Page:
After high school, Farnsworth attended Brigham Young University, and during his first year also completed a correspondence course with The National Radio Institute to become a certified radio repair technician. Farnsworth began to put great effort into developing a practical electronic television camera. Having excelled at chemistry in both high school and college, it gave him an advantage over other inventors in his understanding of how certain chemicals reacted to light. With $6,000 from investors, Mr. Farnsworth set up a lab in 1927 to develop his camera tube, which he named the" image dissector."
By 1929, he was able to display some images from the device. Since investors were pressuring him as to when they would see a return on their investment, his first transmission was that of a still image of a dollar sign. He also demonstrated a moving image of his wife, Elma. His camera produced satisfactory images, but had one disadvantage: it lacked sensitivity and required extremely bright lights to make it work. Lights so bright, that they were uncomfortable for actors to work in front of.
During this same time period, Vladimir Zworykin was also busy at work. When he had fled Russia, he took his kinescope camera with him. Zworykin had visited Farnsworth's lab and was impressed by the image dissector. In a deal between RCA and Westinghouse, Mr. Zworykin went to work developing a camera tube for RCA. If you have read a few of my other articles, you can probably already smell the patent litigation coming.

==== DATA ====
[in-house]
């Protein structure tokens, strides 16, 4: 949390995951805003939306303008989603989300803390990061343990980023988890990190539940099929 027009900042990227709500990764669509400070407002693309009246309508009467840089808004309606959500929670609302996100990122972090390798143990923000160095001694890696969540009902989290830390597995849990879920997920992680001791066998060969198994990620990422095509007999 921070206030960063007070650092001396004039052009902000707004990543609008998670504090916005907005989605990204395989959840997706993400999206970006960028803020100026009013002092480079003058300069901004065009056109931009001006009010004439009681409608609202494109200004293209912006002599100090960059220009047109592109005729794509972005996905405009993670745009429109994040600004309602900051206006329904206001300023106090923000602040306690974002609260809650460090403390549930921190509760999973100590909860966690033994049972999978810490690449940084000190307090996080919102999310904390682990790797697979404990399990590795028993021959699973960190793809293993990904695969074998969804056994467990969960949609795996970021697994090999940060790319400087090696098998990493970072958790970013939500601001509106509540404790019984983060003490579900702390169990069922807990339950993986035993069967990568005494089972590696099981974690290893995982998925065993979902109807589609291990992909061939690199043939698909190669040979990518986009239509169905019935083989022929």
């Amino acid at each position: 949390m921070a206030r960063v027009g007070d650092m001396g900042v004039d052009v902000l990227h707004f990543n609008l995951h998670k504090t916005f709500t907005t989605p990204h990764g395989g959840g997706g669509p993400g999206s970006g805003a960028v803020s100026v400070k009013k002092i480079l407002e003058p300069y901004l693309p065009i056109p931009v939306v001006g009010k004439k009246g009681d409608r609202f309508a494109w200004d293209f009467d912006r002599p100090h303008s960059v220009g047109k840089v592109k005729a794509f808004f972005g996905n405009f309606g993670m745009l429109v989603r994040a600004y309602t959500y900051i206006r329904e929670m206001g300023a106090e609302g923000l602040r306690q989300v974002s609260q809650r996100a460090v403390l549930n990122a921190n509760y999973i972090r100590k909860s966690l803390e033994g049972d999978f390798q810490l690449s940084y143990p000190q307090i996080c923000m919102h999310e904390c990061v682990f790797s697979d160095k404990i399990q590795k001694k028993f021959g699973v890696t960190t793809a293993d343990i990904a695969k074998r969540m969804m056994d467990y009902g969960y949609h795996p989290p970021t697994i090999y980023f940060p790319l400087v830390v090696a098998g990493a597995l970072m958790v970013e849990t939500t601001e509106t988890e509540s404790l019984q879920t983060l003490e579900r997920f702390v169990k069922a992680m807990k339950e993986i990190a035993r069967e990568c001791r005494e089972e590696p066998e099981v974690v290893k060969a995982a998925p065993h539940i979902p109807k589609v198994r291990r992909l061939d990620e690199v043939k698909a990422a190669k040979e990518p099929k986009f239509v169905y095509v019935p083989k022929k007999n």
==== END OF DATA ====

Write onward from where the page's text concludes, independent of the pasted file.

Combining the best features of the image dissector and the kinescope cameras, Zworykin developed the "iconoscope" camera, which worked with reasonable, or perhaps better to say tolerable, levels of light. The lawsuits began nearly 10 years before TV would be demonstrated to the general public. In the end, courts ruled in Mr. Farnsworth's favor, and RCA would have to pay him royalties.
This would be as far as camera technology would go prior to World War II.
Between 1923 and 1927, several inventors, both foreign and domestic, demonstrated hybrid systems using Nipkow wheel cameras and CRT displays, but due to the limitations of the Nipkow system, were limited in resolution. In 1931, four years after Mr. Farnsworth demonstrated his all-electronic system to peers and investors, German inventor Manfred Von Ardenne is credited with the first demonstration of a similar system to the general public at the Berlin Radio Show. He is credited by some as having broadcast parts of the 1936 Berlin Olympics to several viewing rooms using his system; however. sources confirming this are somewhat vague, and most say that the quality was poor. Philo Farnsworth demonstrated his system during a 10-day long exhibit at the Franklin Institute of Philadelphia in August of 1934.
In 1939, RCA announced the beginning of experimental broadcasts in New York City, using Philo Farnsworth's system. There was still some debate over the number of scan lines that would be used to make up a TV picture. The Radio Manufacturers Association organized a committee to develop a standard in 1936. Four years later, it became known as the National Television Standards Committee (NTSC), which adopted 525 scan lines as the standard for U.S. television in 1941.